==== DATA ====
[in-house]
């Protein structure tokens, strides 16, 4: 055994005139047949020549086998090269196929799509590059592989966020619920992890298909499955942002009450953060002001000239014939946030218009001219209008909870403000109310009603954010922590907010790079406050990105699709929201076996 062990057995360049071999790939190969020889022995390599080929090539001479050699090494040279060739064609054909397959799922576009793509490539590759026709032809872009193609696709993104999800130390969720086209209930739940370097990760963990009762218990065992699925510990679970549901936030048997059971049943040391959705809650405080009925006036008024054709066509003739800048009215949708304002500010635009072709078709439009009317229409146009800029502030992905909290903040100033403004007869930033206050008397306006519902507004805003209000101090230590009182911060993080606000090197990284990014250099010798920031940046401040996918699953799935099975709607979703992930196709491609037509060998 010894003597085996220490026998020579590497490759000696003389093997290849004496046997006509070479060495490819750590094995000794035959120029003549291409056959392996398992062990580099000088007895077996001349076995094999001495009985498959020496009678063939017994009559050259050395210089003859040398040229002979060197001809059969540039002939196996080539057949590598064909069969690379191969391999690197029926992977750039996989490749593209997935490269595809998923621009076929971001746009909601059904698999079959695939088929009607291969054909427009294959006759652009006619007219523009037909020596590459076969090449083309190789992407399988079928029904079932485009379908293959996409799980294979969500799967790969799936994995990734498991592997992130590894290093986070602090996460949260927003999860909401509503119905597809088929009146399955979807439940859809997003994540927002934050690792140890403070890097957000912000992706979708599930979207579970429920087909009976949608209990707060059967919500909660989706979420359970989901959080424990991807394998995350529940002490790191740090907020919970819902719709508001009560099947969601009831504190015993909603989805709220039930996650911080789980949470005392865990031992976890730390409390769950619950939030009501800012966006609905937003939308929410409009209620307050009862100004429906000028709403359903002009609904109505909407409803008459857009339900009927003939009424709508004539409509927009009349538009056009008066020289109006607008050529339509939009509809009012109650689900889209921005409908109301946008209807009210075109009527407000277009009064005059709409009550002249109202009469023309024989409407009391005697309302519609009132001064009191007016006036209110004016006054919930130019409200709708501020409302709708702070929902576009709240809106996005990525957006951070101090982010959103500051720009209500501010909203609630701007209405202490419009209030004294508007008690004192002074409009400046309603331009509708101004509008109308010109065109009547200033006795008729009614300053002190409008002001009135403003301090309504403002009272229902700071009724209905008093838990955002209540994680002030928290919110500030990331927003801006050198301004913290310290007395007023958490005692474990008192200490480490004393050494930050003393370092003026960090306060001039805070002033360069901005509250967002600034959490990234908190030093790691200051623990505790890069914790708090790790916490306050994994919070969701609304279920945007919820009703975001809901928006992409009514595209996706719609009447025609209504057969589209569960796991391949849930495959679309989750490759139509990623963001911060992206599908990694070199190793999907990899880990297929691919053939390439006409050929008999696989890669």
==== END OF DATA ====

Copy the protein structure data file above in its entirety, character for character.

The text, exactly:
[in-house]
């Protein structure tokens, strides 16, 4: 055994005139047949020549086998090269196929799509590059592989966020619920992890298909499955942002009450953060002001000239014939946030218009001219209008909870403000109310009603954010922590907010790079406050990105699709929201076996 062990057995360049071999790939190969020889022995390599080929090539001479050699090494040279060739064609054909397959799922576009793509490539590759026709032809872009193609696709993104999800130390969720086209209930739940370097990760963990009762218990065992699925510990679970549901936030048997059971049943040391959705809650405080009925006036008024054709066509003739800048009215949708304002500010635009072709078709439009009317229409146009800029502030992905909290903040100033403004007869930033206050008397306006519902507004805003209000101090230590009182911060993080606000090197990284990014250099010798920031940046401040996918699953799935099975709607979703992930196709491609037509060998 010894003597085996220490026998020579590497490759000696003389093997290849004496046997006509070479060495490819750590094995000794035959120029003549291409056959392996398992062990580099000088007895077996001349076995094999001495009985498959020496009678063939017994009559050259050395210089003859040398040229002979060197001809059969540039002939196996080539057949590598064909069969690379191969391999690197029926992977750039996989490749593209997935490269595809998923621009076929971001746009909601059904698999079959695939088929009607291969054909427009294959006759652009006619007219523009037909020596590459076969090449083309190789992407399988079928029904079932485009379908293959996409799980294979969500799967790969799936994995990734498991592997992130590894290093986070602090996460949260927003999860909401509503119905597809088929009146399955979807439940859809997003994540927002934050690792140890403070890097957000912000992706979708599930979207579970429920087909009976949608209990707060059967919500909660989706979420359970989901959080424990991807394998995350529940002490790191740090907020919970819902719709508001009560099947969601009831504190015993909603989805709220039930996650911080789980949470005392865990031992976890730390409390769950619950939030009501800012966006609905937003939308929410409009209620307050009862100004429906000028709403359903002009609904109505909407409803008459857009339900009927003939009424709508004539409509927009009349538009056009008066020289109006607008050529339509939009509809009012109650689900889209921005409908109301946008209807009210075109009527407000277009009064005059709409009550002249109202009469023309024989409407009391005697309302519609009132001064009191007016006036209110004016006054919930130019409200709708501020409302709708702070929902576009709240809106996005990525957006951070101090982010959103500051720009209500501010909203609630701007209405202490419009209030004294508007008690004192002074409009400046309603331009509708101004509008109308010109065109009547200033006795008729009614300053002190409008002001009135403003301090309504403002009272229902700071009724209905008093838990955002209540994680002030928290919110500030990331927003801006050198301004913290310290007395007023958490005692474990008192200490480490004393050494930050003393370092003026960090306060001039805070002033360069901005509250967002600034959490990234908190030093790691200051623990505790890069914790708090790790916490306050994994919070969701609304279920945007919820009703975001809901928006992409009514595209996706719609009447025609209504057969589209569960796991391949849930495959679309989750490759139509990623963001911060992206599908990694070199190793999907990899880990297929691919053939390439006409050929008999696989890669």